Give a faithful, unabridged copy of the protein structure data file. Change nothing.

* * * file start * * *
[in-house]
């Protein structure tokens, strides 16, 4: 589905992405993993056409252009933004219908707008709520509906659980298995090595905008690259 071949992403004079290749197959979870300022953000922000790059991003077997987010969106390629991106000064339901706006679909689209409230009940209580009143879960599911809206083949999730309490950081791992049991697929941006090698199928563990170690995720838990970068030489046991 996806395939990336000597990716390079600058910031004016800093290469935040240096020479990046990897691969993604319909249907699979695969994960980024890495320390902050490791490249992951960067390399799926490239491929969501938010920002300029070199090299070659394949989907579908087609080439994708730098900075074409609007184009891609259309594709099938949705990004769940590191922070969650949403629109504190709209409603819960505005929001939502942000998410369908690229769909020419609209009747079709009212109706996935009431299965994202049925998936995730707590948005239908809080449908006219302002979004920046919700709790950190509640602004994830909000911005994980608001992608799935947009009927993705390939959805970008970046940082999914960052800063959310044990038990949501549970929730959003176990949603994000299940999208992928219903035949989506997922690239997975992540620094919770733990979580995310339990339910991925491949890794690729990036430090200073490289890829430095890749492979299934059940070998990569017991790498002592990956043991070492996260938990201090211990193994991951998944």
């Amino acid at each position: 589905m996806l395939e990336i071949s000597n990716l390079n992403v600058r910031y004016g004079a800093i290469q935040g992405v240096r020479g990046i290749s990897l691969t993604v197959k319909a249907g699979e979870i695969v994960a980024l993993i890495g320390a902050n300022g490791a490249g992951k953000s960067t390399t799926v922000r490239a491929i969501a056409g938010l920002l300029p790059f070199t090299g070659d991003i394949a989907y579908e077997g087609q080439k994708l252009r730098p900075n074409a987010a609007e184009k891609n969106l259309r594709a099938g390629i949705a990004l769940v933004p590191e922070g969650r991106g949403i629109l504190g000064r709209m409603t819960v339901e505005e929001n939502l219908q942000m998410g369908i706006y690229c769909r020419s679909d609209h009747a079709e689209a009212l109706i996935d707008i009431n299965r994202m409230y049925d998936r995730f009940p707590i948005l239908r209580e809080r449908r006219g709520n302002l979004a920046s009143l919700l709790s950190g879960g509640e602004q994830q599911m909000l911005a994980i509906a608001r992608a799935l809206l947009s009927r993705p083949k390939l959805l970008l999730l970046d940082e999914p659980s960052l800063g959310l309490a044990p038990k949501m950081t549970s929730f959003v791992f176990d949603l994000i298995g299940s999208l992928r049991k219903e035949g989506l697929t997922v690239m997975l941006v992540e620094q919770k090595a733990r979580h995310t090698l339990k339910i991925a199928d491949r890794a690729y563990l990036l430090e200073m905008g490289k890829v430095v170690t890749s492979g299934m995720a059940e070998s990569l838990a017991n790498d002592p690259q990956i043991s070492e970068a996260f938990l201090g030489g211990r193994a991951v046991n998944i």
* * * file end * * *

[in-house]
């Protein structure tokens, strides 16, 4: 589905992405993993056409252009933004219908707008709520509906659980298995090595905008690259 071949992403004079290749197959979870300022953000922000790059991003077997987010969106390629991106000064339901706006679909689209409230009940209580009143879960599911809206083949999730309490950081791992049991697929941006090698199928563990170690995720838990970068030489046991 996806395939990336000597990716390079600058910031004016800093290469935040240096020479990046990897691969993604319909249907699979695969994960980024890495320390902050490791490249992951960067390399799926490239491929969501938010920002300029070199090299070659394949989907579908087609080439994708730098900075074409609007184009891609259309594709099938949705990004769940590191922070969650949403629109504190709209409603819960505005929001939502942000998410369908690229769909020419609209009747079709009212109706996935009431299965994202049925998936995730707590948005239908809080449908006219302002979004920046919700709790950190509640602004994830909000911005994980608001992608799935947009009927993705390939959805970008970046940082999914960052800063959310044990038990949501549970929730959003176990949603994000299940999208992928219903035949989506997922690239997975992540620094919770733990979580995310339990339910991925491949890794690729990036430090200073490289890829430095890749492979299934059940070998990569017991790498002592990956043991070492996260938990201090211990193994991951998944």
């Amino acid at each position: 589905m996806l395939e990336i071949s000597n990716l390079n992403v600058r910031y004016g004079a800093i290469q935040g992405v240096r020479g990046i290749s990897l691969t993604v197959k319909a249907g699979e979870i695969v994960a980024l993993i890495g320390a902050n300022g490791a490249g992951k953000s960067t390399t799926v922000r490239a491929i969501a056409g938010l920002l300029p790059f070199t090299g070659d991003i394949a989907y579908e077997g087609q080439k994708l252009r730098p900075n074409a987010a609007e184009k891609n969106l259309r594709a099938g390629i949705a990004l769940v933004p590191e922070g969650r991106g949403i629109l504190g000064r709209m409603t819960v339901e505005e929001n939502l219908q942000m998410g369908i706006y690229c769909r020419s679909d609209h009747a079709e689209a009212l109706i996935d707008i009431n299965r994202m409230y049925d998936r995730f009940p707590i948005l239908r209580e809080r449908r006219g709520n302002l979004a920046s009143l919700l709790s950190g879960g509640e602004q994830q599911m909000l911005a994980i509906a608001r992608a799935l809206l947009s009927r993705p083949k390939l959805l970008l999730l970046d940082e999914p659980s960052l800063g959310l309490a044990p038990k949501m950081t549970s929730f959003v791992f176990d949603l994000i298995g299940s999208l992928r049991k219903e035949g989506l697929t997922v690239m997975l941006v992540e620094q919770k090595a733990r979580h995310t090698l339990k339910i991925a199928d491949r890794a690729y563990l990036l430090e200073m905008g490289k890829v430095v170690t890749s492979g299934m995720a059940e070998s990569l838990a017991n790498d002592p690259q990956i043991s070492e970068a996260f938990l201090g030489g211990r193994a991951v046991n998944i």